I own a software consulting company, GoSolid. We’re a little different than the average software consulting agency--we have no sales people, we don’t sell adwords, and we don’t build stuff for the sake of billing our customers. I'm a software developer at my core, and there have been many times that I have chosen quality of code for my customers and my team over financial gain for myself.
I'm telling you this because about 6 months ago, we realized that our development and stage environments were getting more complicated, and that parity between our dev, test and production was getting out of hand. For example, a simple change to a timeout setting on the dev environment would break if it was forgotten in production. We were using tools like Vagrant and Packer, but we knew this new shiny thing called Docker was getting more popular. Okay, getting back to why I'm telling you this: we could have said “screw it, who cares,” and just billed our customers--or we could have done the right thing and build real infrastructure and real parity between environments.
After all, dev, test, stage and production parity is the goal, right? Dev on your local machine, push to test, push to stage, and then finally push to production with no errors!
Well, turns out that it isn’t that easy. Our first attempts at Docker and docker-compose led to extremely slow page loads on our development environments. In addition, we had to write a bunch of bash scripts, modify our etc/hosts file, etc.
This wasn’t going to work--we have 6 to 10 active projects at any time. And honestly, no one reads the setup docs anyway, so we burned up valuable dev time dealing with our dev environments. Then, when we were ready to make a staging site on AWS, we had to find some other way to build it out (Bitnami, bless its heart, is not the solution.)
I decided again to choose quality over financial gain, and solve this problem. My goals were simple.
- A complete development stack for the project with one command.
- Same single command to create an identical stack on AWS for test or prod.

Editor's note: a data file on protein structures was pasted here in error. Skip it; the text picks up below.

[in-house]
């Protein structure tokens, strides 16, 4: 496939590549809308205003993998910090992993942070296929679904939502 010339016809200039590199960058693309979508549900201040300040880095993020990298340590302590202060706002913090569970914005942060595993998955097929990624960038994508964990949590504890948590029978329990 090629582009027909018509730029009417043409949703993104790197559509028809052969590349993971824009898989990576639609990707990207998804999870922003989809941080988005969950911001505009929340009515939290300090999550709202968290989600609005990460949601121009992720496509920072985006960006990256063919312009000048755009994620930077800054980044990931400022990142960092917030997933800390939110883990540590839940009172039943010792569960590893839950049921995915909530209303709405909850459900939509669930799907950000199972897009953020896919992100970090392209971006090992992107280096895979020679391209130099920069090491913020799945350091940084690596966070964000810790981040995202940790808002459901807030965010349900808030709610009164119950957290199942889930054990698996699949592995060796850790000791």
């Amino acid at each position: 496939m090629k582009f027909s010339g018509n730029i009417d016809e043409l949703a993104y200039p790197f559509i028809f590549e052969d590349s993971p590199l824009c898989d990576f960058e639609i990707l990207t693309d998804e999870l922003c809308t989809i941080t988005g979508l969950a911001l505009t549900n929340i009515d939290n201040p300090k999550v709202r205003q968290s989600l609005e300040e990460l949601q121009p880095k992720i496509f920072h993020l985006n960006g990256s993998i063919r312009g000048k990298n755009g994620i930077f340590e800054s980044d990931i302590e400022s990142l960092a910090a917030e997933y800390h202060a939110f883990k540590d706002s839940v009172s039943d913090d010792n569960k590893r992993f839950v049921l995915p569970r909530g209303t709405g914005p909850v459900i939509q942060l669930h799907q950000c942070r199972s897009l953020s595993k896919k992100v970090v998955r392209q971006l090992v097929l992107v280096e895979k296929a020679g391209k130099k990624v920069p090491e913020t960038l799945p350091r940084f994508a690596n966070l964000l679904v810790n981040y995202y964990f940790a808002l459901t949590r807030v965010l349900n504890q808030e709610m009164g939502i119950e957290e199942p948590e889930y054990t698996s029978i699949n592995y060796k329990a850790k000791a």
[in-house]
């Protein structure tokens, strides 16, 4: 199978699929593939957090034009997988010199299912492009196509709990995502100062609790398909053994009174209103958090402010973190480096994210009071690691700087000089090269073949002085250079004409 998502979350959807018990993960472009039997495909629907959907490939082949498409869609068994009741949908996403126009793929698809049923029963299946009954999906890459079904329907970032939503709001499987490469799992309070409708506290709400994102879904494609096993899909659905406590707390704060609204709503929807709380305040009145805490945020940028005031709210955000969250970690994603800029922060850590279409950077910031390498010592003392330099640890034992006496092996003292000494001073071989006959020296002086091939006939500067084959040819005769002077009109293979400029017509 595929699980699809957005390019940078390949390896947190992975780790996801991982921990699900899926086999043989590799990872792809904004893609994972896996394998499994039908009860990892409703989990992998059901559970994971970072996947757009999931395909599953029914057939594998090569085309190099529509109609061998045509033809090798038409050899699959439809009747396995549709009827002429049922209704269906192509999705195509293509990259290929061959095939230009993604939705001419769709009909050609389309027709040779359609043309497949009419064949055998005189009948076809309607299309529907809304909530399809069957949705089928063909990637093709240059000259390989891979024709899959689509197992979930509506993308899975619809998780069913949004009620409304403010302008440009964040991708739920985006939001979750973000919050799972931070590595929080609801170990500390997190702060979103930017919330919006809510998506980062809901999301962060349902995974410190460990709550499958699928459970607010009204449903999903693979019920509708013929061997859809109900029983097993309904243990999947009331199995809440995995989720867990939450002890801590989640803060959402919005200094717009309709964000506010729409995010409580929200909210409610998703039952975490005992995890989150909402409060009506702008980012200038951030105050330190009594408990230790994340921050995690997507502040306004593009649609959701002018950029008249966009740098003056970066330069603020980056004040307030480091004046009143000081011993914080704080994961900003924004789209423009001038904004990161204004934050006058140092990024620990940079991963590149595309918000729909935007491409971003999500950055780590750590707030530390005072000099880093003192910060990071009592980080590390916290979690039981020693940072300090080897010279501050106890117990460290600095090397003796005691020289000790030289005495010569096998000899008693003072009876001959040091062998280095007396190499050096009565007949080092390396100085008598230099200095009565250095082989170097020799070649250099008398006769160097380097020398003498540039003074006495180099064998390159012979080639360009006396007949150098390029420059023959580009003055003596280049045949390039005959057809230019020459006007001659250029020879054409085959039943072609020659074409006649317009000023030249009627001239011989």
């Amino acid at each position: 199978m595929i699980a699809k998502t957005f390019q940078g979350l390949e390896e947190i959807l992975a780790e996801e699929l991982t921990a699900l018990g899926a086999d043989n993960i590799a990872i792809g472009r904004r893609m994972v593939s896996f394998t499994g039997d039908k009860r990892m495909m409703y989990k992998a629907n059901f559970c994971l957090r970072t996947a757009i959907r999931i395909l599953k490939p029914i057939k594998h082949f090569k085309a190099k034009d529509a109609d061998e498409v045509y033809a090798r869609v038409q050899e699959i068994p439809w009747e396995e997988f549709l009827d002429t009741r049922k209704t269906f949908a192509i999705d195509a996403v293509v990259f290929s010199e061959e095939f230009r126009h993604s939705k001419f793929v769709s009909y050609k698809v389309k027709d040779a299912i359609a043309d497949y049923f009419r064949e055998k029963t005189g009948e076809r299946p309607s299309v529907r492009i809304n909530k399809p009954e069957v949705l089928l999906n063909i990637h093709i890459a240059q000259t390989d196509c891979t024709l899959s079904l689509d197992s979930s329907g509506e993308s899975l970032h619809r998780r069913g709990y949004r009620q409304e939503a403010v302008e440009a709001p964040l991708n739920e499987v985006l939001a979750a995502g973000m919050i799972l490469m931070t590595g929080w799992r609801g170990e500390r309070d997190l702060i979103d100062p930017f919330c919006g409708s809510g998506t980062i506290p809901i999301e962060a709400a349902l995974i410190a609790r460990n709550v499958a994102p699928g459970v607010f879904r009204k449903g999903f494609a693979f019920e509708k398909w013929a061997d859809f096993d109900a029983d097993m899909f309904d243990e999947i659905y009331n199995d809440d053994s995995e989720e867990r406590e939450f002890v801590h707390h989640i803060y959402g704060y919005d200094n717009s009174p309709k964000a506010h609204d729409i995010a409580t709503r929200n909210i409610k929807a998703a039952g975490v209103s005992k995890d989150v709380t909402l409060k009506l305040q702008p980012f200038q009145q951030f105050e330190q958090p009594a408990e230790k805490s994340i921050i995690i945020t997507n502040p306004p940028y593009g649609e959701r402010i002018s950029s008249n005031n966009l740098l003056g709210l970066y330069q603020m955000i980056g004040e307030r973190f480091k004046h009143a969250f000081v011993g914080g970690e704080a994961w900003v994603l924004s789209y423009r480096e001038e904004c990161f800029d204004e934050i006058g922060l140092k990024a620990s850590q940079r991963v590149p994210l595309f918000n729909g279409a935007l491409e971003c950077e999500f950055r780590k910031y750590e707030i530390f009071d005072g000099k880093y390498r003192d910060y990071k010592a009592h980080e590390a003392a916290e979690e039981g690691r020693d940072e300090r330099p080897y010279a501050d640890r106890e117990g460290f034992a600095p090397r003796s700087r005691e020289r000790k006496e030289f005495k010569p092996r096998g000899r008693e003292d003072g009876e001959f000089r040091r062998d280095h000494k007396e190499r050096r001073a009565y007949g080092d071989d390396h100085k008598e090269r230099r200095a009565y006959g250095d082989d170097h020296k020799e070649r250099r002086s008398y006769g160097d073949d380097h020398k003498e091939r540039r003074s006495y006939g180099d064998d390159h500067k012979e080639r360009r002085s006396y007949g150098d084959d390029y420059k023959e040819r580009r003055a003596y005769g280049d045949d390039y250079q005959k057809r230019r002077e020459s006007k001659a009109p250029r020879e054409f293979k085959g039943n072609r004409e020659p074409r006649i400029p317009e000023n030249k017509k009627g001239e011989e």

- Everything in version control.
- No bash scripts or setup instructions.
- Super reliable.
I assembled my team, and we spent a solid two weeks creating a prototype. By solid, I mean 15 hour days with almost no sleep. You know, a typical dev project!
Within two weeks, we had created a Haystack file that could be written in YAML or JSON. It is basically a blueprint for your stack--for example, if you have a LAMP stack then it would include everything needed to build the PHP, NGINX server, and a MySQL DB.
The beautiful part is that it all lives in one file and it tracks in Git, along with the rest of the project. It met all of my goals.
We have been using it for nearly 6 months and I love it. My whole team loves it.
When we work on a project, we all get the exact same stack, down to the PHP and MySQL settings. It’s easy to maintain, and it just works. Our development environments are fast because we bypassed all of Docker’s file system problems, and it takes care of all the URLs, hosts files, memory settings, etc.
I’ve created a lot of tools over the years, but this one is different. I thought about Haystack day and night, and I had to bring Haystack to the world. Everyone should have simple development stacks and easy deployment to test and production. I mean, it is 2018, isn’t it?
We're on a mission to bring Haystack to every developer who cares about their stack. We're rebuilding from the ground up to port over all the things we love, and rework the parts that could use some enhancing. We want to provide some prebuilt stacks for popular software applications like WordPress, Magento, as well as popular stacks like Django, Laravel, Flask, and others. You can also build your own stack pretty easily.
We're bootstrapping this project, meaning we will focus on paying our bills with client-paying work, and work on Haystack at nights, weekends, and early mornings before our kids wake up.
I would love to get your feedback as we go along. Please join us on this journey by signing up for early access to Haystack, and following our story on our blog.
Thank you for reading.